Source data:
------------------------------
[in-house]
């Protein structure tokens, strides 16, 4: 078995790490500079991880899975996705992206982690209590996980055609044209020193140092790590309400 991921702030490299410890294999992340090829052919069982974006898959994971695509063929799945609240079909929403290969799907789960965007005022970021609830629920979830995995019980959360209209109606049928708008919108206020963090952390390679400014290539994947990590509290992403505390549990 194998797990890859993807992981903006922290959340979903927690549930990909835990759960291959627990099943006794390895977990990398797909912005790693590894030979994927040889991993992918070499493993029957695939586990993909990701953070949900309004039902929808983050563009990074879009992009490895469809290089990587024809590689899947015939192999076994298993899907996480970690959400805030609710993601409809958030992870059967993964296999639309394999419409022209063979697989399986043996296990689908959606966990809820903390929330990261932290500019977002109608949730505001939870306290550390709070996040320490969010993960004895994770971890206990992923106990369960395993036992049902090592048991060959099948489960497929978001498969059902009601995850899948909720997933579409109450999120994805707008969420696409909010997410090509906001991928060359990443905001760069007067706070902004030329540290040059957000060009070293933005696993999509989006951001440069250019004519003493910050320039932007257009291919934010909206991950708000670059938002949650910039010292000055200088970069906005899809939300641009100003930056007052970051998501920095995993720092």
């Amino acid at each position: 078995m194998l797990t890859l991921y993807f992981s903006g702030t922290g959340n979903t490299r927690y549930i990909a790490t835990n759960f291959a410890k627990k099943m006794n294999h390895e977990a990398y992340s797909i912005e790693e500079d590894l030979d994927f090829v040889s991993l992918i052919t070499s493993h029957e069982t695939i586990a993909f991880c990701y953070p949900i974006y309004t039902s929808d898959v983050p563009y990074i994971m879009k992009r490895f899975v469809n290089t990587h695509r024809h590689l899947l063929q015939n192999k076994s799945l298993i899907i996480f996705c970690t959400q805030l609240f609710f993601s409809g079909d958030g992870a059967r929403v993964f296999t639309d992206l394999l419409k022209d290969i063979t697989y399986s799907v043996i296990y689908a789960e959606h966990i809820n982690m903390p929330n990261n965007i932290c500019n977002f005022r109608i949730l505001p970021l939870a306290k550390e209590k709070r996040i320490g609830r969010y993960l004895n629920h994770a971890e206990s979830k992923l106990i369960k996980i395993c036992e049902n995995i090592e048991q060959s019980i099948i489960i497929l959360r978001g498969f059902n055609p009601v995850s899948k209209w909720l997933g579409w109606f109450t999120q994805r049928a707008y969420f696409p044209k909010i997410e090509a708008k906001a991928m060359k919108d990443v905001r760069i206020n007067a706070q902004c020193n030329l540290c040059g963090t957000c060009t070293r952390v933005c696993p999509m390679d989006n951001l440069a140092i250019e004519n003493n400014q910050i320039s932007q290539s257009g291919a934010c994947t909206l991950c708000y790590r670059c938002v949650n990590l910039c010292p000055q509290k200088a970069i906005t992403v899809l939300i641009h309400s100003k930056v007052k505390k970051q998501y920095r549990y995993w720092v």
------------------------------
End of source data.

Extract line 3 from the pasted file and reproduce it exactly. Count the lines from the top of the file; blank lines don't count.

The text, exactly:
């Amino acid at each position: 078995m194998l797990t890859l991921y993807f992981s903006g702030t922290g959340n979903t490299r927690y549930i990909a790490t835990n759960f291959a410890k627990k099943m006794n294999h390895e977990a990398y992340s797909i912005e790693e500079d590894l030979d994927f090829v040889s991993l992918i052919t070499s493993h029957e069982t695939i586990a993909f991880c990701y953070p949900i974006y309004t039902s929808d898959v983050p563009y990074i994971m879009k992009r490895f899975v469809n290089t990587h695509r024809h590689l899947l063929q015939n192999k076994s799945l298993i899907i996480f996705c970690t959400q805030l609240f609710f993601s409809g079909d958030g992870a059967r929403v993964f296999t639309d992206l394999l419409k022209d290969i063979t697989y399986s799907v043996i296990y689908a789960e959606h966990i809820n982690m903390p929330n990261n965007i932290c500019n977002f005022r109608i949730l505001p970021l939870a306290k550390e209590k709070r996040i320490g609830r969010y993960l004895n629920h994770a971890e206990s979830k992923l106990i369960k996980i395993c036992e049902n995995i090592e048991q060959s019980i099948i489960i497929l959360r978001g498969f059902n055609p009601v995850s899948k209209w909720l997933g579409w109606f109450t999120q994805r049928a707008y969420f696409p044209k909010i997410e090509a708008k906001a991928m060359k919108d990443v905001r760069i206020n007067a706070q902004c020193n030329l540290c040059g963090t957000c060009t070293r952390v933005c696993p999509m390679d989006n951001l440069a140092i250019e004519n003493n400014q910050i320039s932007q290539s257009g291919a934010c994947t909206l991950c708000y790590r670059c938002v949650n990590l910039c010292p000055q509290k200088a970069i906005t992403v899809l939300i641009h309400s100003k930056v007052k505390k970051q998501y920095r549990y995993w720092v």